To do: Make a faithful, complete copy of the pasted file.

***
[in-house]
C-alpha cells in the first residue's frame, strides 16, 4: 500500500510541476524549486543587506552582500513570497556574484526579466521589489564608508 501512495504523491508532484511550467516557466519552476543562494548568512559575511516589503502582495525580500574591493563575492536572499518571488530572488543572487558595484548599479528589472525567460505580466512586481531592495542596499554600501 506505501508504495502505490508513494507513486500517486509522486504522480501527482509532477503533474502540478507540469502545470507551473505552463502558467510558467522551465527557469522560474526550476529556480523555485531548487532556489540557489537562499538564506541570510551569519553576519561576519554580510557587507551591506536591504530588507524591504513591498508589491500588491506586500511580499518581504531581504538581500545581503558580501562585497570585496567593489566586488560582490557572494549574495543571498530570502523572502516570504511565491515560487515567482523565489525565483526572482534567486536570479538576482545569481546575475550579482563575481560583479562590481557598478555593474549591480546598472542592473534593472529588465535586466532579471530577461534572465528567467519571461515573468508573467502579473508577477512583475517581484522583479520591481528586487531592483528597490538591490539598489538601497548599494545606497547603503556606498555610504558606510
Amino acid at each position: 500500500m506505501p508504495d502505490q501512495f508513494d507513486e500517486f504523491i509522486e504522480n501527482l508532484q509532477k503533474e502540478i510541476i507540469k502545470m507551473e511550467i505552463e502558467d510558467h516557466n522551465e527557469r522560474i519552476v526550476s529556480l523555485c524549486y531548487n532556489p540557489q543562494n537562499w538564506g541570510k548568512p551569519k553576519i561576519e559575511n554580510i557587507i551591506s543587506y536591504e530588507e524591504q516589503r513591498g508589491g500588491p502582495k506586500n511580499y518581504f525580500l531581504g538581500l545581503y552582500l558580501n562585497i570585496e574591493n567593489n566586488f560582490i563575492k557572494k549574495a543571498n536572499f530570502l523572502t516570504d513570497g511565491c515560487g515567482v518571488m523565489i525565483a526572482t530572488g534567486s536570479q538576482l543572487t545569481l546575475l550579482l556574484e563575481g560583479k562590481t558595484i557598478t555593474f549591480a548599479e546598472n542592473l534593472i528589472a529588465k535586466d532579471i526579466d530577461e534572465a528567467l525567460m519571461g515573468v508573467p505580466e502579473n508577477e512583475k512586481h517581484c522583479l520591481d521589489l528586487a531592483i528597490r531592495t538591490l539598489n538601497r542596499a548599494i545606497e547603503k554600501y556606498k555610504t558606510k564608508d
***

[in-house]
C-alpha cells in the first residue's frame, strides 16, 4: 500500500510541476524549486543587506552582500513570497556574484526579466521589489564608508 501512495504523491508532484511550467516557466519552476543562494548568512559575511516589503502582495525580500574591493563575492536572499518571488530572488543572487558595484548599479528589472525567460505580466512586481531592495542596499554600501 506505501508504495502505490508513494507513486500517486509522486504522480501527482509532477503533474502540478507540469502545470507551473505552463502558467510558467522551465527557469522560474526550476529556480523555485531548487532556489540557489537562499538564506541570510551569519553576519561576519554580510557587507551591506536591504530588507524591504513591498508589491500588491506586500511580499518581504531581504538581500545581503558580501562585497570585496567593489566586488560582490557572494549574495543571498530570502523572502516570504511565491515560487515567482523565489525565483526572482534567486536570479538576482545569481546575475550579482563575481560583479562590481557598478555593474549591480546598472542592473534593472529588465535586466532579471530577461534572465528567467519571461515573468508573467502579473508577477512583475517581484522583479520591481528586487531592483528597490538591490539598489538601497548599494545606497547603503556606498555610504558606510
Amino acid at each position: 500500500m506505501p508504495d502505490q501512495f508513494d507513486e500517486f504523491i509522486e504522480n501527482l508532484q509532477k503533474e502540478i510541476i507540469k502545470m507551473e511550467i505552463e502558467d510558467h516557466n522551465e527557469r522560474i519552476v526550476s529556480l523555485c524549486y531548487n532556489p540557489q543562494n537562499w538564506g541570510k548568512p551569519k553576519i561576519e559575511n554580510i557587507i551591506s543587506y536591504e530588507e524591504q516589503r513591498g508589491g500588491p502582495k506586500n511580499y518581504f525580500l531581504g538581500l545581503y552582500l558580501n562585497i570585496e574591493n567593489n566586488f560582490i563575492k557572494k549574495a543571498n536572499f530570502l523572502t516570504d513570497g511565491c515560487g515567482v518571488m523565489i525565483a526572482t530572488g534567486s536570479q538576482l543572487t545569481l546575475l550579482l556574484e563575481g560583479k562590481t558595484i557598478t555593474f549591480a548599479e546598472n542592473l534593472i528589472a529588465k535586466d532579471i526579466d530577461e534572465a528567467l525567460m519571461g515573468v508573467p505580466e502579473n508577477e512583475k512586481h517581484c522583479l520591481d521589489l528586487a531592483i528597490r531592495t538591490l539598489n538601497r542596499a548599494i545606497e547603503k554600501y556606498k555610504t558606510k564608508d